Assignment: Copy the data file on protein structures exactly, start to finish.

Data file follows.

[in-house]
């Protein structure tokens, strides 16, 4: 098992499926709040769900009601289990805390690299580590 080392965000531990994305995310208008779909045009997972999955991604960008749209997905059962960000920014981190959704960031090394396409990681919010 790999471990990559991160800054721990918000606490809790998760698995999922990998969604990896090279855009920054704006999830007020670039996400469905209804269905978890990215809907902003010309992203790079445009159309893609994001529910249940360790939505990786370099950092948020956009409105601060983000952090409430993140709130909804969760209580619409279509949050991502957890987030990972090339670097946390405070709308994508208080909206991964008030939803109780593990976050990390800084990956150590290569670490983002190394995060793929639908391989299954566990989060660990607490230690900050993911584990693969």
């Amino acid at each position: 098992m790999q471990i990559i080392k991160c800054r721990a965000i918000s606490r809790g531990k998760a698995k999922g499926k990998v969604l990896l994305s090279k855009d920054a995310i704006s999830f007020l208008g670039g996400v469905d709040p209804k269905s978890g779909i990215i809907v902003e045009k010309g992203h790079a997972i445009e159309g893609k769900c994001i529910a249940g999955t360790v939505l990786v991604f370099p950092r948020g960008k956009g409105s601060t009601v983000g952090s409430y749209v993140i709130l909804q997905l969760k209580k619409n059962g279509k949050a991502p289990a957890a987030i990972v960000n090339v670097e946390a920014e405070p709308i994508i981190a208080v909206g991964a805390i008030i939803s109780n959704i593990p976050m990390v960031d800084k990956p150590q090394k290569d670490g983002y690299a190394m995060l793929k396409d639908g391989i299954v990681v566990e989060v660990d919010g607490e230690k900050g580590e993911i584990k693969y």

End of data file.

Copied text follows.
[in-house]
């Protein structure tokens, strides 16, 4: 098992499926709040769900009601289990805390690299580590 080392965000531990994305995310208008779909045009997972999955991604960008749209997905059962960000920014981190959704960031090394396409990681919010 790999471990990559991160800054721990918000606490809790998760698995999922990998969604990896090279855009920054704006999830007020670039996400469905209804269905978890990215809907902003010309992203790079445009159309893609994001529910249940360790939505990786370099950092948020956009409105601060983000952090409430993140709130909804969760209580619409279509949050991502957890987030990972090339670097946390405070709308994508208080909206991964008030939803109780593990976050990390800084990956150590290569670490983002190394995060793929639908391989299954566990989060660990607490230690900050993911584990693969």
């Amino acid at each position: 098992m790999q471990i990559i080392k991160c800054r721990a965000i918000s606490r809790g531990k998760a698995k999922g499926k990998v969604l990896l994305s090279k855009d920054a995310i704006s999830f007020l208008g670039g996400v469905d709040p209804k269905s978890g779909i990215i809907v902003e045009k010309g992203h790079a997972i445009e159309g893609k769900c994001i529910a249940g999955t360790v939505l990786v991604f370099p950092r948020g960008k956009g409105s601060t009601v983000g952090s409430y749209v993140i709130l909804q997905l969760k209580k619409n059962g279509k949050a991502p289990a957890a987030i990972v960000n090339v670097e946390a920014e405070p709308i994508i981190a208080v909206g991964a805390i008030i939803s109780n959704i593990p976050m990390v960031d800084k990956p150590q090394k290569d670490g983002y690299a190394m995060l793929k396409d639908g391989i299954v990681v566990e989060v660990d919010g607490e230690k900050g580590e993911i584990k693969y």